Greeley resident Gene Koonce, who's been in the electronics business for 28 years, invented the Vibrational Integrated Bio-Photonic Energizer (VIBE). Driven to help boost the human body’s vibrational level, Koonce started experimenting with using electrical frequencies to energize water, to sell to people to boost energy. At one point during his experiments, the water turned blue. "As any inventor would do, I drank it," says Koonce.

While his energy did increase, the charge in the water only lasted 20 minutes. "So then I thought if we can build a device where the individual can sit in front of it, we can charge up the body and give the body energy," says Koonce. His VIBE invention combined the technologies of energy machines built in the early 1900s by Georges Lakhovsky, a Russian engineer and Royal Rife, a scientist from San Diego. He also studied the works of Nikola Tesla, a Croatian-born American physicist who pioneered the use of AC (alternating current) power. Koonce began offering VIBE sessions to patrons of his electronics store in November 2002. A month later, he began making and selling the nearly four-foot-tall VIBE machines to individuals and existing holistic practitioners.

According to Koonce, VIBE is based on Lakhovsky’s idea that as the voltage in the cells decreases, so does health. Like little batteries, if the voltage of the cells increases, then they will function better. VIBE uses photons to increase the voltage of the cells as well as bio-photonic light, which is the frequency our DNA uses to communicate. This means our body’s communication system improves: messages sent from one part of the body can travel faster and communicate more efficiently with other parts.

When you arrive for a session with the VIBE machine, you’ll first meet with the practitioner, fill out a few forms and talk about your current health concerns. The practitioner then decides how long you’ll sit in front of the machine—usually between one and 10 minutes. The more serious the condition, the lower the initial exposure; practitioners say if toxins move out of the body too quickly, it can spur a “healing crisis,” marked by exhaustion, headaches and flu-like symptoms. You’ll sit in a room, on a chair, in front of the machine, for the designated period of time. You may feel something, you may feel nothing.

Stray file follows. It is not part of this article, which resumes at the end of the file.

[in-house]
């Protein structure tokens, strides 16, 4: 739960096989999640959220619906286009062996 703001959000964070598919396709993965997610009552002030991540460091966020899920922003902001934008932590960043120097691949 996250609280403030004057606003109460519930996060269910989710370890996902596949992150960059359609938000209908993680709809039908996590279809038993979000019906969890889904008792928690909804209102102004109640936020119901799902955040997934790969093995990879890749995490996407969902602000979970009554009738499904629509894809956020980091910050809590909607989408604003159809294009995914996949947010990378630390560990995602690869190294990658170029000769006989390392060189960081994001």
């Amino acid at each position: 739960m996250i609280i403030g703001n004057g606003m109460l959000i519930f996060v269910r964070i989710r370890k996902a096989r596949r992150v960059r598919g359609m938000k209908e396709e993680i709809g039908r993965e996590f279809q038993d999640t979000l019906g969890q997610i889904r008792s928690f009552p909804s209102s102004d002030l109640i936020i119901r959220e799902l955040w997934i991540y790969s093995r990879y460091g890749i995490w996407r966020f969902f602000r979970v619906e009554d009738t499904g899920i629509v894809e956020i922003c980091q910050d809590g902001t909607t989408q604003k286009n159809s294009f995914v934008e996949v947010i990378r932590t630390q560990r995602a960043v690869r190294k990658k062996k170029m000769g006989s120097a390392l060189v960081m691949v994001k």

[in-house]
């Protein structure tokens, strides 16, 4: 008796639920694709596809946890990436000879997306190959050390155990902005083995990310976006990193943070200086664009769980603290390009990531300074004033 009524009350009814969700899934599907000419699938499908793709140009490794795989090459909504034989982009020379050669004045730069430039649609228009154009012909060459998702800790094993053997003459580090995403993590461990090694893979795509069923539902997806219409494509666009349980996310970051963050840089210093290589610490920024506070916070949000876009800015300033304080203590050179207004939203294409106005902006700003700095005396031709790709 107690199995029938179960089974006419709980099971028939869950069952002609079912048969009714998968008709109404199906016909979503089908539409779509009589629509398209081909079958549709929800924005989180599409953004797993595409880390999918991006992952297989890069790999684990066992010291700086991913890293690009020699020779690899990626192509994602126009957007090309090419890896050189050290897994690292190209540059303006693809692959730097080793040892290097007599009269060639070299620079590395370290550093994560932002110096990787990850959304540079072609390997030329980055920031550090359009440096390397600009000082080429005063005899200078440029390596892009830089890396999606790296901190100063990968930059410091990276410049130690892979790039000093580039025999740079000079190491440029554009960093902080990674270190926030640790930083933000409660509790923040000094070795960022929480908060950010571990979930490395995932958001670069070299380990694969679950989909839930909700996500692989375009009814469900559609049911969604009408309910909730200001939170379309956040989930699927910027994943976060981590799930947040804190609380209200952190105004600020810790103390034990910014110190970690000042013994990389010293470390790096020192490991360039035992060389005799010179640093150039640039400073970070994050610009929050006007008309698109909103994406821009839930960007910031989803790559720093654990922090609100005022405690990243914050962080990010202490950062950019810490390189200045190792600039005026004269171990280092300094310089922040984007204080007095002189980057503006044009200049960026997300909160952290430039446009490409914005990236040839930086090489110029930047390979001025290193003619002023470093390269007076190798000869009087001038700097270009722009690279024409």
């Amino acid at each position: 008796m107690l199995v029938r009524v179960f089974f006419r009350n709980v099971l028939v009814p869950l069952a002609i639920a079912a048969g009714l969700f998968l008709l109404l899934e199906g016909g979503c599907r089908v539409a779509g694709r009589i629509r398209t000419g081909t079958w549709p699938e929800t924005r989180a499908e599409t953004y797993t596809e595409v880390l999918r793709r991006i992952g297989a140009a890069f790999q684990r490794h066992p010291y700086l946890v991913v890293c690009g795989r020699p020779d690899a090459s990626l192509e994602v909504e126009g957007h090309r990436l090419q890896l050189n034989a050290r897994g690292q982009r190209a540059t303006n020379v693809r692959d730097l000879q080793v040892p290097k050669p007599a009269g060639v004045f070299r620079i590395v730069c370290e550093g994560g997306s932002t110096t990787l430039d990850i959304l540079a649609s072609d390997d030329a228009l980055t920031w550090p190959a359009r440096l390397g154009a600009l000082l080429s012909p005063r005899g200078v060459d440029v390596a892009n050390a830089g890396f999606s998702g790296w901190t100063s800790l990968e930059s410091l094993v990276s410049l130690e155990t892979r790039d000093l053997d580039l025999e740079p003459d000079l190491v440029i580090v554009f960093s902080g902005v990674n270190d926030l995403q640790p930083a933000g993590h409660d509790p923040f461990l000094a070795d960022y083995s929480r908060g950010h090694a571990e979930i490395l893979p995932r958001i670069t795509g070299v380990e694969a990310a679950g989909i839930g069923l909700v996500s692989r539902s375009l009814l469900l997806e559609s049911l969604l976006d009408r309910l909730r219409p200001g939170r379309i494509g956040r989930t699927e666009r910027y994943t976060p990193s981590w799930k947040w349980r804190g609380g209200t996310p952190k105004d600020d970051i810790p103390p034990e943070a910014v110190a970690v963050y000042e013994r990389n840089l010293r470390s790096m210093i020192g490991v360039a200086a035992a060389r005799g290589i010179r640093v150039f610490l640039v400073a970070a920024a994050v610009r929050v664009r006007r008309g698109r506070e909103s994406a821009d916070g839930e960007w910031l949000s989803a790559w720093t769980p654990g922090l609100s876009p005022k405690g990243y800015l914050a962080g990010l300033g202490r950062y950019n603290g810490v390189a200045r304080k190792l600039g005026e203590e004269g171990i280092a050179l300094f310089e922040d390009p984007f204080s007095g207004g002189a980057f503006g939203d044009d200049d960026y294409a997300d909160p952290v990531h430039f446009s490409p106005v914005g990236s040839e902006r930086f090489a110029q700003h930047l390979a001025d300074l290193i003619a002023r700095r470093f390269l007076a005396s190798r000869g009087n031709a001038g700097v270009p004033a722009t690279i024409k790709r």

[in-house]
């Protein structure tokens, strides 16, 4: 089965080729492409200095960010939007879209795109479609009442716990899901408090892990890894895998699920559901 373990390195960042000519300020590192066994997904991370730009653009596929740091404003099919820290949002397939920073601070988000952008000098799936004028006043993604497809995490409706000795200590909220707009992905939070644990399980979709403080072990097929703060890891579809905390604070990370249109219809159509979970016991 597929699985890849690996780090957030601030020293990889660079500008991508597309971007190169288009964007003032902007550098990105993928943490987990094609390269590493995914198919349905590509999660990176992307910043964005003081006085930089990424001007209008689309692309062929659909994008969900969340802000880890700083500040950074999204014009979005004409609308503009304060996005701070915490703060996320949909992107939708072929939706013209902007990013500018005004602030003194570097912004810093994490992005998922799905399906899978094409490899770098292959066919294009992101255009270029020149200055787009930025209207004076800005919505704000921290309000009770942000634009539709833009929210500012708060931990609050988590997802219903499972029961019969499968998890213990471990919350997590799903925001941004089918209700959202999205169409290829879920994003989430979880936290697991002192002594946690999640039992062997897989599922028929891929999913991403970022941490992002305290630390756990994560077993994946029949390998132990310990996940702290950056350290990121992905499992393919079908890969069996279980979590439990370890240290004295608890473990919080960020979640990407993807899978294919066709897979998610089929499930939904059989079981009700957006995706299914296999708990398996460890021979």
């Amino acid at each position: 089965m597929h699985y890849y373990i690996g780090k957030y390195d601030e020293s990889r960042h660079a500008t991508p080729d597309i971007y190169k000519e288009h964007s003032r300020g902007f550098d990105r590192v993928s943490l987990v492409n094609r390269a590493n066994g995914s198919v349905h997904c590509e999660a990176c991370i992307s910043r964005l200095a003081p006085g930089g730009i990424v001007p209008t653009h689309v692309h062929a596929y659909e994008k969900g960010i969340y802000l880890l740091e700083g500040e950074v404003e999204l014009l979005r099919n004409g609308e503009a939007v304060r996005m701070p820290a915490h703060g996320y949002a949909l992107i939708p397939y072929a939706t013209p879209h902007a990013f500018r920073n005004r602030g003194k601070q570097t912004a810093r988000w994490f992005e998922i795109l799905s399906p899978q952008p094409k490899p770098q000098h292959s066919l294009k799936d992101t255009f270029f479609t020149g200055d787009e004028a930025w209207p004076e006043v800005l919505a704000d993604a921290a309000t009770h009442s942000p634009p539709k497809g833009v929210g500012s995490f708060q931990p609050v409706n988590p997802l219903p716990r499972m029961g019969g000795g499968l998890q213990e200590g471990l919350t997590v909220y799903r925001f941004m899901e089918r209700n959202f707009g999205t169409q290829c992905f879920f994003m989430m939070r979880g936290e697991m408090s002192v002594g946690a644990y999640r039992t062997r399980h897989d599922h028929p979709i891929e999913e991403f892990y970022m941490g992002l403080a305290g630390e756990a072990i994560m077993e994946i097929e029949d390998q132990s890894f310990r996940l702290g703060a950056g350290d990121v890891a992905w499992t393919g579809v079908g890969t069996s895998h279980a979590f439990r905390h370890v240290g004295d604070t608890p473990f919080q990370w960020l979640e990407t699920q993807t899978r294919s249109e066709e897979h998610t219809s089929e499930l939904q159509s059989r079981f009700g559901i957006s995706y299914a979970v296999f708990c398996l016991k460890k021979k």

VIBE devotees say they felt almost immediate—and dramatic—results. In June 2003, Jack Triplett, a mechanic from Greeley, was diagnosed with pancreatic cancer and underwent surgery to remove his spleen and most of his pancreas. Still, his follow-up blood tests looked grim. He sat in front of the VIBE machine as recommended by Koonce, first for one minute daily. After about a week, he had the strength to get out of bed on his own, and has been a VIBE believer ever since. He purchased a VIBE machine and has worked himself up to 10-minute daily sessions since he was introduced to VIBE over two months ago. “I wouldn’t miss a day,” says Triplett, whose recent blood tests have all come back normal.

Testimonials attribute the VIBE machine with improving a variety of conditions, from halting snoring and curing speech impediments, to zapping back pain and cancer. One VIBE client said that after one session, she felt as though she had just come back from a week long meditation retreat.

The cost per session ranges from $20 to $35. Some patients go only once; others set up session plans over the course of weeks, depending on the nature and severity of their conditions.

Electro-lymphatic therapy (ELT)

The lymphatic system is a vast sewage network that carries cellular debris from the body, and is a key to healthy immune functions. Made up of nodes, tonsils, spleen, thymus gland, lymphocytes, lymph fluid and capillaries, it’s like a team of garbage collectors, filtering out, gathering up and taking out all the unnecessary trash we accumulate in everyday life. According to G. Simon de Montfort, inventor of Electro Lymphatic Therapy (ELT), if trash or toxins accumulate, the lymphatic system becomes stagnant, creating the perfect environment for disease to set in. De Montfort says that a clogged lymphatic network means a congested blood system as well: the waste of the blood cells has nowhere to go, and cells cannot do their job properly when there’s garbage in the way.